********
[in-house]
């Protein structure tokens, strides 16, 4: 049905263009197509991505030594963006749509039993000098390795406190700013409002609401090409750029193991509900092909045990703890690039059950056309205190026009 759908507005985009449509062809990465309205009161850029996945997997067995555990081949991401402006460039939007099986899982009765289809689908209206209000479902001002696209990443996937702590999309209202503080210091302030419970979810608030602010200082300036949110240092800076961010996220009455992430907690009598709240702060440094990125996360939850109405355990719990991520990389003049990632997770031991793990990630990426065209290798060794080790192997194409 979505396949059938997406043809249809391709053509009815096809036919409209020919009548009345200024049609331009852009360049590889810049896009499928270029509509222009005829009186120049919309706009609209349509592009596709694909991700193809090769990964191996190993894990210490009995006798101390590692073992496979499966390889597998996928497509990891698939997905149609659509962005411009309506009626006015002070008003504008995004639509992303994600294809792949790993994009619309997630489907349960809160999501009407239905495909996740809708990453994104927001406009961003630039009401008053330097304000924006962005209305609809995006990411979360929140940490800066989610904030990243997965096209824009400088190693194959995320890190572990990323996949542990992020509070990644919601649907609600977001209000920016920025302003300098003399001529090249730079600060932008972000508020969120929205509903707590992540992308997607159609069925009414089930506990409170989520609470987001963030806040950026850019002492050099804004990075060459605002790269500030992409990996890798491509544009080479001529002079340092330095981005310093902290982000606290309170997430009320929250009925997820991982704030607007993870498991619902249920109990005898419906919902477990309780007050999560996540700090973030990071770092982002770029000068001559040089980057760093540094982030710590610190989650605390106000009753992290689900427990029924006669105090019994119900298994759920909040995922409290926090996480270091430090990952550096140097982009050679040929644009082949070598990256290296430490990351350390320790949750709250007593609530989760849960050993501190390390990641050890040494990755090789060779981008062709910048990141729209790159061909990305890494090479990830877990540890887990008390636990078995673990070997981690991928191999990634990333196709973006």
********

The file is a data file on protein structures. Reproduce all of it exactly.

[in-house]
């Protein structure tokens, strides 16, 4: 049905263009197509991505030594963006749509039993000098390795406190700013409002609401090409750029193991509900092909045990703890690039059950056309205190026009 759908507005985009449509062809990465309205009161850029996945997997067995555990081949991401402006460039939007099986899982009765289809689908209206209000479902001002696209990443996937702590999309209202503080210091302030419970979810608030602010200082300036949110240092800076961010996220009455992430907690009598709240702060440094990125996360939850109405355990719990991520990389003049990632997770031991793990990630990426065209290798060794080790192997194409 979505396949059938997406043809249809391709053509009815096809036919409209020919009548009345200024049609331009852009360049590889810049896009499928270029509509222009005829009186120049919309706009609209349509592009596709694909991700193809090769990964191996190993894990210490009995006798101390590692073992496979499966390889597998996928497509990891698939997905149609659509962005411009309506009626006015002070008003504008995004639509992303994600294809792949790993994009619309997630489907349960809160999501009407239905495909996740809708990453994104927001406009961003630039009401008053330097304000924006962005209305609809995006990411979360929140940490800066989610904030990243997965096209824009400088190693194959995320890190572990990323996949542990992020509070990644919601649907609600977001209000920016920025302003300098003399001529090249730079600060932008972000508020969120929205509903707590992540992308997607159609069925009414089930506990409170989520609470987001963030806040950026850019002492050099804004990075060459605002790269500030992409990996890798491509544009080479001529002079340092330095981005310093902290982000606290309170997430009320929250009925997820991982704030607007993870498991619902249920109990005898419906919902477990309780007050999560996540700090973030990071770092982002770029000068001559040089980057760093540094982030710590610190989650605390106000009753992290689900427990029924006669105090019994119900298994759920909040995922409290926090996480270091430090990952550096140097982009050679040929644009082949070598990256290296430490990351350390320790949750709250007593609530989760849960050993501190390390990641050890040494990755090789060779981008062709910048990141729209790159061909990305890494090479990830877990540890887990008390636990078995673990070997981690991928191999990634990333196709973006």